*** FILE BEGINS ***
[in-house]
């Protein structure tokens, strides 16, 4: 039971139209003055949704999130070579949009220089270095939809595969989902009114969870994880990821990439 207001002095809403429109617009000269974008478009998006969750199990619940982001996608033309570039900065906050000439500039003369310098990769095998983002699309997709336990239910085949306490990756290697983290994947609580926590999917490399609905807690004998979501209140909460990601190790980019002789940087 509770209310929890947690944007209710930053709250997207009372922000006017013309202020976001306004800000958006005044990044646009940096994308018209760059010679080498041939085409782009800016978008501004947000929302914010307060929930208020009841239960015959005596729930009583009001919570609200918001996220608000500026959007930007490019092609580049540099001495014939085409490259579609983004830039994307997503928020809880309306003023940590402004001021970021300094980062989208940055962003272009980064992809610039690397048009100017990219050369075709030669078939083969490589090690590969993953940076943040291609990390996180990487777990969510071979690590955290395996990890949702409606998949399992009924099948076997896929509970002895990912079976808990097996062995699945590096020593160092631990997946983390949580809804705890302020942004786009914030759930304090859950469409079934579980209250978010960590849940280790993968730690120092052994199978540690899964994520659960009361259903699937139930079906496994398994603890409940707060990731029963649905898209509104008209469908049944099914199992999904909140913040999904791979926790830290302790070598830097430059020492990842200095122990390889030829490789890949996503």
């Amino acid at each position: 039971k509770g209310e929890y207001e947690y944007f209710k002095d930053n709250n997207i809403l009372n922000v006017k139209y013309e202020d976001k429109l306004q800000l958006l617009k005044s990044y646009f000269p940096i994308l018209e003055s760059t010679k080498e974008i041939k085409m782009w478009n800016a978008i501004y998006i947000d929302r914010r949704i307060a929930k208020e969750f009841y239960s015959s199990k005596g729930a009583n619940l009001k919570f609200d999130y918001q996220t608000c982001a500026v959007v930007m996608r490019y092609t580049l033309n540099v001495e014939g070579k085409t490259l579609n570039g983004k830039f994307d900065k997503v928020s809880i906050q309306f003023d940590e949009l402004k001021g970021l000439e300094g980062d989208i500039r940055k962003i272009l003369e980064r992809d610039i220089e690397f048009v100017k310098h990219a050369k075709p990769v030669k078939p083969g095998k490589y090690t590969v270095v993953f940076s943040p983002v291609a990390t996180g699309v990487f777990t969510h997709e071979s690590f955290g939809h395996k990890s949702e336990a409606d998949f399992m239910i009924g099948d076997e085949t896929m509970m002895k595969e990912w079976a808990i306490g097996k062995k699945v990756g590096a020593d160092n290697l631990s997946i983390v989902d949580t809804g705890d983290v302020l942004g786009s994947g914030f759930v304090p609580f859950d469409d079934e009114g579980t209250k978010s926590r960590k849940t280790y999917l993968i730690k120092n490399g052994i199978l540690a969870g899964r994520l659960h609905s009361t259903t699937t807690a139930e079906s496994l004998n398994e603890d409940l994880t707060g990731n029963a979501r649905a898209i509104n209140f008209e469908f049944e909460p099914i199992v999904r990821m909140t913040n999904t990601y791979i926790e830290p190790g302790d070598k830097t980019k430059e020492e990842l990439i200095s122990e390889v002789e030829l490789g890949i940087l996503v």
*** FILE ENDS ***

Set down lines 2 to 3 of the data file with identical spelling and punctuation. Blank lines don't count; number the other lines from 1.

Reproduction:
């Protein structure tokens, strides 16, 4: 039971139209003055949704999130070579949009220089270095939809595969989902009114969870994880990821990439 207001002095809403429109617009000269974008478009998006969750199990619940982001996608033309570039900065906050000439500039003369310098990769095998983002699309997709336990239910085949306490990756290697983290994947609580926590999917490399609905807690004998979501209140909460990601190790980019002789940087 509770209310929890947690944007209710930053709250997207009372922000006017013309202020976001306004800000958006005044990044646009940096994308018209760059010679080498041939085409782009800016978008501004947000929302914010307060929930208020009841239960015959005596729930009583009001919570609200918001996220608000500026959007930007490019092609580049540099001495014939085409490259579609983004830039994307997503928020809880309306003023940590402004001021970021300094980062989208940055962003272009980064992809610039690397048009100017990219050369075709030669078939083969490589090690590969993953940076943040291609990390996180990487777990969510071979690590955290395996990890949702409606998949399992009924099948076997896929509970002895990912079976808990097996062995699945590096020593160092631990997946983390949580809804705890302020942004786009914030759930304090859950469409079934579980209250978010960590849940280790993968730690120092052994199978540690899964994520659960009361259903699937139930079906496994398994603890409940707060990731029963649905898209509104008209469908049944099914199992999904909140913040999904791979926790830290302790070598830097430059020492990842200095122990390889030829490789890949996503």
């Amino acid at each position: 039971k509770g209310e929890y207001e947690y944007f209710k002095d930053n709250n997207i809403l009372n922000v006017k139209y013309e202020d976001k429109l306004q800000l958006l617009k005044s990044y646009f000269p940096i994308l018209e003055s760059t010679k080498e974008i041939k085409m782009w478009n800016a978008i501004y998006i947000d929302r914010r949704i307060a929930k208020e969750f009841y239960s015959s199990k005596g729930a009583n619940l009001k919570f609200d999130y918001q996220t608000c982001a500026v959007v930007m996608r490019y092609t580049l033309n540099v001495e014939g070579k085409t490259l579609n570039g983004k830039f994307d900065k997503v928020s809880i906050q309306f003023d940590e949009l402004k001021g970021l000439e300094g980062d989208i500039r940055k962003i272009l003369e980064r992809d610039i220089e690397f048009v100017k310098h990219a050369k075709p990769v030669k078939p083969g095998k490589y090690t590969v270095v993953f940076s943040p983002v291609a990390t996180g699309v990487f777990t969510h997709e071979s690590f955290g939809h395996k990890s949702e336990a409606d998949f399992m239910i009924g099948d076997e085949t896929m509970m002895k595969e990912w079976a808990i306490g097996k062995k699945v990756g590096a020593d160092n290697l631990s997946i983390v989902d949580t809804g705890d983290v302020l942004g786009s994947g914030f759930v304090p609580f859950d469409d079934e009114g579980t209250k978010s926590r960590k849940t280790y999917l993968i730690k120092n490399g052994i199978l540690a969870g899964r994520l659960h609905s009361t259903t699937t807690a139930e079906s496994l004998n398994e603890d409940l994880t707060g990731n029963a979501r649905a898209i509104n209140f008209e469908f049944e909460p099914i199992v999904r990821m909140t913040n999904t990601y791979i926790e830290p190790g302790d070598k830097t980019k430059e020492e990842l990439i200095s122990e390889v002789e030829l490789g890949i940087l996503v």